2 minute read
Everyone remembers the big over when a T20 batter lays into a bowler and the boundaries flow like overpriced beer in a cricket ground. What’s less obvious, but arguably more influential, is when an innings goes clanking off the rails with a trickle of downbeat gropes at thin air. Adil Rashid should be forever remembered for the mad, mad wicket maiden he bowled today.
It was a bit like when the Millennium Falcon’s hyperdrive malfunctions. As a viewer, you were primed for one particular type of excitement, only to be served up a very different flavour of dramatic moment.
“Watch this,” said Pakistan.
And then almost immediately: “I think we’re in trouble.”
After England beat India in the semi final, we restated our position that Adil Rashid is still England’s best limited overs player. We’re not exactly impartial on this, having been overenthusiastically talking him up since 2006 – but we do think we have a case. The opening batters, Alex Hales and Jos Buttler, are of course hugely influential, but they’re not irreplaceable in the same way that Rashid is. You can tell this because it wasn’t so long ago that England’s openers were equally hugely influential… but called Jason Roy and Jonny Bairstow.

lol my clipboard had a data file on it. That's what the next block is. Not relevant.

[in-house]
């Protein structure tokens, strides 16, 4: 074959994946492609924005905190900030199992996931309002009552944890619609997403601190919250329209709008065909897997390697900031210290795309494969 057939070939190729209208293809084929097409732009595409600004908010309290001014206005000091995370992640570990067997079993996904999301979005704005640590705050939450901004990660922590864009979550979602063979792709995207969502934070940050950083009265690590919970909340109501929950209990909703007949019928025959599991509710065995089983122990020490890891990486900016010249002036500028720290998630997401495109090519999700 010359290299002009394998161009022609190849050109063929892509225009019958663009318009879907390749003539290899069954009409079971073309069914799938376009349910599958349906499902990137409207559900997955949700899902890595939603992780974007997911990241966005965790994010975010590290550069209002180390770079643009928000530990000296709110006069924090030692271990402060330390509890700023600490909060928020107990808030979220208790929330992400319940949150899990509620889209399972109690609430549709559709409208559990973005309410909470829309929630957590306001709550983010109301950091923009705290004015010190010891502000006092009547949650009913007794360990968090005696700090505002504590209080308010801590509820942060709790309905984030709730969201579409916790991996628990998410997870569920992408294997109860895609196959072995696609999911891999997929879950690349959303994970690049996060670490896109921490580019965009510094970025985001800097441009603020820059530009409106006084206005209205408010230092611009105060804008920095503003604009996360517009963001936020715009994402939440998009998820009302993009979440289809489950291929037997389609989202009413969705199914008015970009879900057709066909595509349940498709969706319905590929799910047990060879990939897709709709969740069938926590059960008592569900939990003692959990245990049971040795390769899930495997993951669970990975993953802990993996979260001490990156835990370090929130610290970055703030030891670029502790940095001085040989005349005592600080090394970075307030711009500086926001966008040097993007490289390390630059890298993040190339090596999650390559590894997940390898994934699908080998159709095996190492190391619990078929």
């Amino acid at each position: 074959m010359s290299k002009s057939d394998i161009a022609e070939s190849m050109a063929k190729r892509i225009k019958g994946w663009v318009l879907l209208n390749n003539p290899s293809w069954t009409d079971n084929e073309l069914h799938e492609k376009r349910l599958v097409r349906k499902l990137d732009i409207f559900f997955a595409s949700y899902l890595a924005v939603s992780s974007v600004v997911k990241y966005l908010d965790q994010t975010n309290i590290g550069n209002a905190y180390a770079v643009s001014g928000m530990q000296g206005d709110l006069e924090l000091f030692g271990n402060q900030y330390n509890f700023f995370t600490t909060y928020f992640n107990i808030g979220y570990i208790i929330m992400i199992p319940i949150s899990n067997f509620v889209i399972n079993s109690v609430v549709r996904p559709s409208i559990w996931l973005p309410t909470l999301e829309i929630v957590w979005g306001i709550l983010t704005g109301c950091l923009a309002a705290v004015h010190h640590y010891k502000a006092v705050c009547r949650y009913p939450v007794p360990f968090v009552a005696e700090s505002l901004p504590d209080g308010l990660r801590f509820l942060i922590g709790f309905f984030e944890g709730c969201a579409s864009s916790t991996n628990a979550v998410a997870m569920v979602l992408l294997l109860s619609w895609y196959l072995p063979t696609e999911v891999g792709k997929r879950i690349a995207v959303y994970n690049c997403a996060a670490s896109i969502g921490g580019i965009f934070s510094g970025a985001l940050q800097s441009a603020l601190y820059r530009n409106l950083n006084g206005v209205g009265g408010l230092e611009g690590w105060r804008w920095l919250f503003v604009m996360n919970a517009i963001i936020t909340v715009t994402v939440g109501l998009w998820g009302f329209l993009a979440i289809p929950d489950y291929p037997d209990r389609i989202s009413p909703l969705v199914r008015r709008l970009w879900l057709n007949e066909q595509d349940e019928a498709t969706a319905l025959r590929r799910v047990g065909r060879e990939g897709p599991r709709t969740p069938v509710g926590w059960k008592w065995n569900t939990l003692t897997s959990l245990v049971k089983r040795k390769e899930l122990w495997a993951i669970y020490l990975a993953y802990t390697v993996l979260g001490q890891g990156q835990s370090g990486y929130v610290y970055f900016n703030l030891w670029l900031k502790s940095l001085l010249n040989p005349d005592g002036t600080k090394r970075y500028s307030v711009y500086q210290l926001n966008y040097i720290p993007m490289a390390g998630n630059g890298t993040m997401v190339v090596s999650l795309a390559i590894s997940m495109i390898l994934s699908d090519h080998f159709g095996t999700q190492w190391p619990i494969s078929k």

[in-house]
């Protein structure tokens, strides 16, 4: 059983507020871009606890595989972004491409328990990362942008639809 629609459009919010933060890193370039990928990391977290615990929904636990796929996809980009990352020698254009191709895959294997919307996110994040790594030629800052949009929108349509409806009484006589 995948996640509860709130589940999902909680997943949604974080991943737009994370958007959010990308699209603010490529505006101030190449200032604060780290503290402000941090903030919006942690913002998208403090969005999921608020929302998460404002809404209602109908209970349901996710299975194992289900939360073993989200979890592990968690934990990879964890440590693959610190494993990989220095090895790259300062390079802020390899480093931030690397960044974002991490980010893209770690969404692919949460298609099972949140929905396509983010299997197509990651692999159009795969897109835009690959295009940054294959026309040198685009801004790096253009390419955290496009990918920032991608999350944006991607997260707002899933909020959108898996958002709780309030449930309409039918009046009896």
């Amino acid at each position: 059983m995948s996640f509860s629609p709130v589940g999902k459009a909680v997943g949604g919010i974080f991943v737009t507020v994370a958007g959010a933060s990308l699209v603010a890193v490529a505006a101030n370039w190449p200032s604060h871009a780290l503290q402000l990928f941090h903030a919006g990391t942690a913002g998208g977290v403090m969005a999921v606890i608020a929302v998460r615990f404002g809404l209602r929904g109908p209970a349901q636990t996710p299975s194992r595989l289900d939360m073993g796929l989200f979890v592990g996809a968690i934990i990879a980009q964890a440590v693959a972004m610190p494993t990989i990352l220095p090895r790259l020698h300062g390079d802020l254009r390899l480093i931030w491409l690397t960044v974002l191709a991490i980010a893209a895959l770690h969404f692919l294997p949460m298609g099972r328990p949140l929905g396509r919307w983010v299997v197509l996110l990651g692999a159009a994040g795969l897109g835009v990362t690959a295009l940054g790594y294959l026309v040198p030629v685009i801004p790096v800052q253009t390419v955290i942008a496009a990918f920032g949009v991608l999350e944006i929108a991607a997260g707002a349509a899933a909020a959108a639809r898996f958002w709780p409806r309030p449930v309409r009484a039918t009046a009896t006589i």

Rashid was already having a good day when he came on to bowl his third over against Pakistan. He’d taken a wicket with his first ball of the day, after all – which is always handy. But this was a bit different.
Pakistan were 84-2, there were nine overs to go and they’d just taken things up a notch with 16 runs off a Liam Livingstone over.
Rashid promptly dismissed Babar Azam caught and bowled with his first delivery and then spent the next five balls watching Iftikhar Ahmed play uncertain prods, most of which absolutely middled patches of complete thin air several inches to the side of the ball.
One wicket, zero runs, at a point in the game when Pakistan really needed to accelerate and had very much looked like doing so.
We felt pretty sick with nerves for much of England’s run chase and we can see why Ben Stokes’ name will again be in all the headlines. At the same time, we’ll never forget Adil Rashid’s wicket maiden. It was truly one of the great, spoilsport, stick-in-the-spokes interventions.
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